Validation of CMORPH and TRMM satellite rainfall algorithms for Central America
John M. Dickens, RS Information Systems and NOAA/NWS/NCEP/CPC, Camp Springs, MD
The NOAA Climate Prediction Center (CPC) provides Weekly Weather Hazards Assessments for Central America in support of humanitarian efforts by the US Agency for International Development. One major component of these Weather Hazards Assessments is the satellite derived precipitation estimates that can lend insight to drought and flood threats that may affect food/water supply and distribution that could lead to food insecurities and famine. The CPC Morphing (CMORPH) technique and NASA's TRMM technique are the satellite derived products used at the CPC for rainfall estimation in Central America. The CMORPH, at resolutions of 8km and 25km, and the TRMM, at a resolution of 25km, have been validated using point-to-grid box comparisons by utilizing rainfall data from Global Telecommunication System (GTS) stations in Central America and other independent stations for Guatemala. The comparisons are done on a daily basis for the rainy seasons (May through November) of 2003 and 2004. The objective of the validation is to assess the accuracy to which the readily used satellite derived precipitation products estimate precipitation events (both small and large-scale) in different locations (coastal, mountainous, and inland) in Central America. Results indicate that all satellite products in all locations increasingly underestimate rainfall events as the events get larger. In addition, all satellite products underestimate rainfall events in coastal regions of Central America, more so than rainfall events in non-coastal locations.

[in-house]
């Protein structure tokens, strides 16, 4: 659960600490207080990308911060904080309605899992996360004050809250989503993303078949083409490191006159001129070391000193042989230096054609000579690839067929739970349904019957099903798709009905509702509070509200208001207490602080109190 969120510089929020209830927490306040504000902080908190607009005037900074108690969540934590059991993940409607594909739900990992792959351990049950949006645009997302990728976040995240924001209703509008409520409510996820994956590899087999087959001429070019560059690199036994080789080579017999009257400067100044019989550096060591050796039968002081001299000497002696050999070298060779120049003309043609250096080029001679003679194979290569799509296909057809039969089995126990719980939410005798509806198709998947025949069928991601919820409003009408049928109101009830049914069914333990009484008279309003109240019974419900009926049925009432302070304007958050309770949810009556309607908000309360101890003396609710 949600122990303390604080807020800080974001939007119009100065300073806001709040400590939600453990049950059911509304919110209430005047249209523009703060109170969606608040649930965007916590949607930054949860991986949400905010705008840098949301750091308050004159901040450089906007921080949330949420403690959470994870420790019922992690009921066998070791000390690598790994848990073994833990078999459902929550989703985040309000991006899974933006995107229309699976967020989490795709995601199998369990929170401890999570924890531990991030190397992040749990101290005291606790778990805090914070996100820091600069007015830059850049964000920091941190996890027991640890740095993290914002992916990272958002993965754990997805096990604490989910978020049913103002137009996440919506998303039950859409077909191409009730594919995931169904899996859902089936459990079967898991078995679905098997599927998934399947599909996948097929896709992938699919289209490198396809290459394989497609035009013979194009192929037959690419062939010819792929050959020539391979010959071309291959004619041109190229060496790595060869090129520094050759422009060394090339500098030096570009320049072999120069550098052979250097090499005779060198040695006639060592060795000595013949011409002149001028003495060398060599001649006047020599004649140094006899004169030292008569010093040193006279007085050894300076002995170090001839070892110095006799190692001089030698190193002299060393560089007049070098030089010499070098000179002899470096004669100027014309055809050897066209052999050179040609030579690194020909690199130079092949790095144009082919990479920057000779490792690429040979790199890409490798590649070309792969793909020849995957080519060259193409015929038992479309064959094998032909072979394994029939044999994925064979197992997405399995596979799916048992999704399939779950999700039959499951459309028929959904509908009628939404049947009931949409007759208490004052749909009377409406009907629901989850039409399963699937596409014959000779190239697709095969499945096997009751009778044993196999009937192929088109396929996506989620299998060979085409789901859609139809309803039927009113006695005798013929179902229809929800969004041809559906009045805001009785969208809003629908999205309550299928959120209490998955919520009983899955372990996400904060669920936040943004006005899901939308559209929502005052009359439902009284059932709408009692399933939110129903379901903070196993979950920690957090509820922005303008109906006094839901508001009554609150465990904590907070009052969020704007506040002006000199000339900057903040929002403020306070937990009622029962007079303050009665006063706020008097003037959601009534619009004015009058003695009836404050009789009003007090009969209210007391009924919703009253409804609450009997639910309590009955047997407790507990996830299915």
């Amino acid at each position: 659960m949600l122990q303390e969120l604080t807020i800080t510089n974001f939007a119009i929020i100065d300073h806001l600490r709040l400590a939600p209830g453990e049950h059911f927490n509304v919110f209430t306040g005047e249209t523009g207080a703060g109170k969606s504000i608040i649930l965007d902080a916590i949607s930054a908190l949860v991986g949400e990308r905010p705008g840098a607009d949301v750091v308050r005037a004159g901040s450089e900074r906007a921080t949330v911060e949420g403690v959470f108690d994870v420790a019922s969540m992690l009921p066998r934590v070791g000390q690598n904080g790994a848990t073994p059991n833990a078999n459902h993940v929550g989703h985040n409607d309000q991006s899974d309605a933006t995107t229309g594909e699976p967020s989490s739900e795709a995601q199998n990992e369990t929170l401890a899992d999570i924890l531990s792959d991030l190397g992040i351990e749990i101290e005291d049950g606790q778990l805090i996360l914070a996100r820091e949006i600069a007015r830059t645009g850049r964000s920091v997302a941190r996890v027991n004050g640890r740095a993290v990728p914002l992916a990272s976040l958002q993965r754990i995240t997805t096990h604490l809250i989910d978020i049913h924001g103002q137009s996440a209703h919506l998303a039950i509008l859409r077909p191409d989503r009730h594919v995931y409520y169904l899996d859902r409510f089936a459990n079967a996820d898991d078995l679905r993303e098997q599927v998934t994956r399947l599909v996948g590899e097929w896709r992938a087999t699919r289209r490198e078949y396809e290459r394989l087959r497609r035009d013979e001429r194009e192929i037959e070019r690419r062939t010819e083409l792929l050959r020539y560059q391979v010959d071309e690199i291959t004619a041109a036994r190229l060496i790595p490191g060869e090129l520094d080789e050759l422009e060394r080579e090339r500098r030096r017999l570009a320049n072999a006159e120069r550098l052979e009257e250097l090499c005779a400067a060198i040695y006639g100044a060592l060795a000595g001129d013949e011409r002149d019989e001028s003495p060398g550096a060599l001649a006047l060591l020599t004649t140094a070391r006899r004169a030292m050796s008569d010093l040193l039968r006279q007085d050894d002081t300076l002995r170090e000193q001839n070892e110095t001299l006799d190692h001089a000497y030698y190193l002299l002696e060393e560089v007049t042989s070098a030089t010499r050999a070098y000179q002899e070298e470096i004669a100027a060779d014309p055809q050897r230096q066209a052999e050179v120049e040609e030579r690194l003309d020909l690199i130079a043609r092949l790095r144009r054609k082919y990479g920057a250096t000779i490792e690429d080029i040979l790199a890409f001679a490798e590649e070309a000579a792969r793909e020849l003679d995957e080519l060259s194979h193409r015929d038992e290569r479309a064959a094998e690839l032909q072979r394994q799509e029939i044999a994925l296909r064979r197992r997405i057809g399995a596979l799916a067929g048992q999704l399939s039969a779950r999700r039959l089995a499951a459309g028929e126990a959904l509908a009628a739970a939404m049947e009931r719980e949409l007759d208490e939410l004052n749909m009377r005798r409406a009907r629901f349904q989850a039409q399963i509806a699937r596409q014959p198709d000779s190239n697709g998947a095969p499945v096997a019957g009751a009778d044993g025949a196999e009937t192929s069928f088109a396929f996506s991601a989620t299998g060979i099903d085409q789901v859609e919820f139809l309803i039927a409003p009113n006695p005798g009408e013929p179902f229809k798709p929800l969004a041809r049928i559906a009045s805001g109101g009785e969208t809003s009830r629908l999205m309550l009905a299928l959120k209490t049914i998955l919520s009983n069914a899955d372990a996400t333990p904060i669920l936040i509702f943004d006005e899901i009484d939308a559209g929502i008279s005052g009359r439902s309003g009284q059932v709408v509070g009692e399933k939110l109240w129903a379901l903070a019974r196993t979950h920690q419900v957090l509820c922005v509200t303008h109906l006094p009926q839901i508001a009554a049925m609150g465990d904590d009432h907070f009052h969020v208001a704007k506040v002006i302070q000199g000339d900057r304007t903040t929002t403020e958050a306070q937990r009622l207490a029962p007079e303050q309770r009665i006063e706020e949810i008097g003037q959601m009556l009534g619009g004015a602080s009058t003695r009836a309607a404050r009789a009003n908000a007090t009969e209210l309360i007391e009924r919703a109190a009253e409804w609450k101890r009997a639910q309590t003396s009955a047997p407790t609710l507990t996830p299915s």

Poster Session 2, Climatology and Long-Term Satellite Studies
Tuesday, 31 January 2006, 9:45 AM-9:45 AM, Exhibit Hall A2
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